In Asia, Hong Kong was a British colony for many years. In 1997 Hong Kong moved from being a British colony to being a part of the colony of China and, in 2014, it acquired its political independence. Hong Kong, just like African countries, is after liberating itself from the colonial context through education. Hong Kong is looking to re-establish its sovereignty through a new education system. The curricula of schools and universities are being worked out in order to achieve this noble end (Morris and Chan 1997, p. 247). In India, colonial education segregated women. Let us highlight Christian education in Africa.
Many scholars maintain that “Recent studies have confirmed that missionaries disseminated education neither for its own sake nor to enable Africans to challenge colonial rule (Ajayi 1965; Ayandele 1966; Ekechi 1972; Foster 1965; Heyman 1972; King 1971; Wright 1971)” (Berman 1974, p. 527). During colonial times, Christian education was used as a tool of colonialism. How was education in Africa before the coming of colonial education? François Lumbala Kabasele maintains that, before the introduction of Christian education or even colonial education in traditional Africa, there were instances of education like the family, age groups, camps of initiation, and in areas of work. This education was based on symbols and not books. Knowledge was transmitted orally. This education was based on memory. This education was communitarian. It was associated with life (Kabasele 1995, pp. 12–13).
Different models of Christian education were introduced to Africa. Twumasi-Ankrah mentions two models of Christian education which were introduced in Ghana:
(1) Informal education, in which “unlettered” people are taught functional literacy and are thereby enabled to read the scripture in their mother tongue or in English, and (2) formal education, in which Christian students are able to study and practice their faith without hindrance at church-related schools and universities (Twumasi-Ankrah 2015, p. 542).
Nowadays, many African countries insist that Christian education and education, in general, should include holistic liberation. Christian education should help to transform the lives of people spiritually and materially. Economic liberation, among others, should be an important aspect of Christian education and education in general. At present, Nigerian education is associated first and foremost with economic development: “What is the general attitude toward education in Nigeria? I think it can be looked at from various angles. First of all, education strives to develop manpower for national economic development” (Aminu 1990, p. 583). However, Nigeria, like other African countries, continues to suffer from its colonial legacy: “The colonial legacy of patently artificial borders drawn for the convenience of European conference tables bequeathed to many newly independent African nations a motley mix of people, each with their own separate ethnic loyalties and traditions” (Davis and Kalu-Nwiwu 2001, p. 1).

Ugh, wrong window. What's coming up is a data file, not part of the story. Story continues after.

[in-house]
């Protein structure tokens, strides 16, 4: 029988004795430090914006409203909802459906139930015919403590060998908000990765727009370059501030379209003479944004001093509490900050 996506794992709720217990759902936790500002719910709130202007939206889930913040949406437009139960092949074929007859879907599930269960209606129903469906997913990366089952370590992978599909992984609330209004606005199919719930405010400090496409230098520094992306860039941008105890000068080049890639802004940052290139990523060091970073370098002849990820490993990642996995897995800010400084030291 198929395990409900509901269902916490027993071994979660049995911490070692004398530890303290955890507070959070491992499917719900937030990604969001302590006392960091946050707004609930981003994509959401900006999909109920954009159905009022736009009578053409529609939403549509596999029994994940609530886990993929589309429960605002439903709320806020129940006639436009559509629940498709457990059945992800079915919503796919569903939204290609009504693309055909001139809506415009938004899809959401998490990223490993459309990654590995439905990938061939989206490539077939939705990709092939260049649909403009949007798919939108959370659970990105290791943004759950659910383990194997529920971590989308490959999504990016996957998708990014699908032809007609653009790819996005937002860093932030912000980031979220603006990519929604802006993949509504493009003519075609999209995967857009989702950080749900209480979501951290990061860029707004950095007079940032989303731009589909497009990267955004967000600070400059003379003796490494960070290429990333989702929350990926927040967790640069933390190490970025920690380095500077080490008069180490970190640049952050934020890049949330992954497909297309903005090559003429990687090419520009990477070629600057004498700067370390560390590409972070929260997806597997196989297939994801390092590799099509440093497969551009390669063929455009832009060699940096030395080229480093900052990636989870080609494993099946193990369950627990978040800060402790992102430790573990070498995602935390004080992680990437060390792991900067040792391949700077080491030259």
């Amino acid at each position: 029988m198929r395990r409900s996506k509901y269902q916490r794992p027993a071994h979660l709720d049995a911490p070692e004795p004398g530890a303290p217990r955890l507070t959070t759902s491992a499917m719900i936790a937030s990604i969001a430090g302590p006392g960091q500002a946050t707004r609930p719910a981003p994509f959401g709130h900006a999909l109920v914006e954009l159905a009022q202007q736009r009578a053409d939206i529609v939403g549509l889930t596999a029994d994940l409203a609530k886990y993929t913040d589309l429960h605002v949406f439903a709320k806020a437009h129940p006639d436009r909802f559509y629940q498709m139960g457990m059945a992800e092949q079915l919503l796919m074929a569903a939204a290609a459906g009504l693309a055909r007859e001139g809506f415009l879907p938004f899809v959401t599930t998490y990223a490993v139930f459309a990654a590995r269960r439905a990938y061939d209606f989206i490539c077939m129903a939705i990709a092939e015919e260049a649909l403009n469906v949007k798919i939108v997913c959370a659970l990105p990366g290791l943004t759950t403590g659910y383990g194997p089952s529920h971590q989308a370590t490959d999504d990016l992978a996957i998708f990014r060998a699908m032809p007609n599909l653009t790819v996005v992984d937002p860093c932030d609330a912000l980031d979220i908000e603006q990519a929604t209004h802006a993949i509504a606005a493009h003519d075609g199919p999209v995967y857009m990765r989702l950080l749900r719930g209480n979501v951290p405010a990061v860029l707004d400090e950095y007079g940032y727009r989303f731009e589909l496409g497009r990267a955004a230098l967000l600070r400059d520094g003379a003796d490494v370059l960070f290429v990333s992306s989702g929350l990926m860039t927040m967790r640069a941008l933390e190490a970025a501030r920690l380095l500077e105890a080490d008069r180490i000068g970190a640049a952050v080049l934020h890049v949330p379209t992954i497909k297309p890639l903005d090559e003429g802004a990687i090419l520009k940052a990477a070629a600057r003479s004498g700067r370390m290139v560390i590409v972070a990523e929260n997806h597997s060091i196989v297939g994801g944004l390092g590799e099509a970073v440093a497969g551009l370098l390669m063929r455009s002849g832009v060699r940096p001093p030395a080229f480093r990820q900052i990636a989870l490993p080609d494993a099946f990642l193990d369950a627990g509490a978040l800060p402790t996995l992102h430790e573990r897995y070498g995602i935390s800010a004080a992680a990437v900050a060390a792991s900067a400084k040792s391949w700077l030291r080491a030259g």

In South Africa, missionaries were involved in education with good intentions. However, the colonial power had the upper hand in controlling education and maintaining the apartheid policy. The black population was disfavoured and discriminated against. The languages used were mainly English and Afrikaans. By 1910, the use of English was still predominant in institutions run by missionaries. The vernacular languages were used mainly in religious education and nonexamination subjects (Hartshorne 1992, pp. 72–73). In 1972 the vernacular languages were made compulsory for religious education. The Ministry of Education decided that English and Afrikaans are to be used alternatively at postprimary levels (Hartshorne 1992, p. 200). Limited funding was set aside for the black population. The syllabus did not take into account their cultural context. In 1953 the colonial government withdrew all government subsidies from the missionary schools. Catholic missionaries and Seventh Day Adventists tried to keep their schools. Missionary societies mainly paid for secondary schooling for Black people in South Africa (Christie 1991, p. 47; Brain 1990, p. 165). It is commonly agreed that, in South Africa, “education” was the “keystone of apartheid” (Johnson 1982, p. 214). Michael Cross, after his assessment of the history of education in South Africa, agrees with the position of Walton R. Johnson Cross (1986, pp. 185–200). Following different religions in the country, South Africa, and many African countries, are insisting more and more on religious education rather than Christian education. Chidester writes, “As Minister Pandor 2005 explained: “Our educational policy recognizes the difference between religious, theological, or confessional interests, and the educational objectives of Religion Education” (Chidester 2006, p. 62). There are other thinkers who have the same position (Kumar 2006, pp. 273–74; McDonald 2015, p. 202; Lavin 1965, pp. 428–429; Gearon 2014, pp. 52–53). Let us now proceed to a brief critical evaluation of Christian education. We will limit ourselves to its positive contribution to holistic liberation and its limitation of being manipulated as a colonial tool.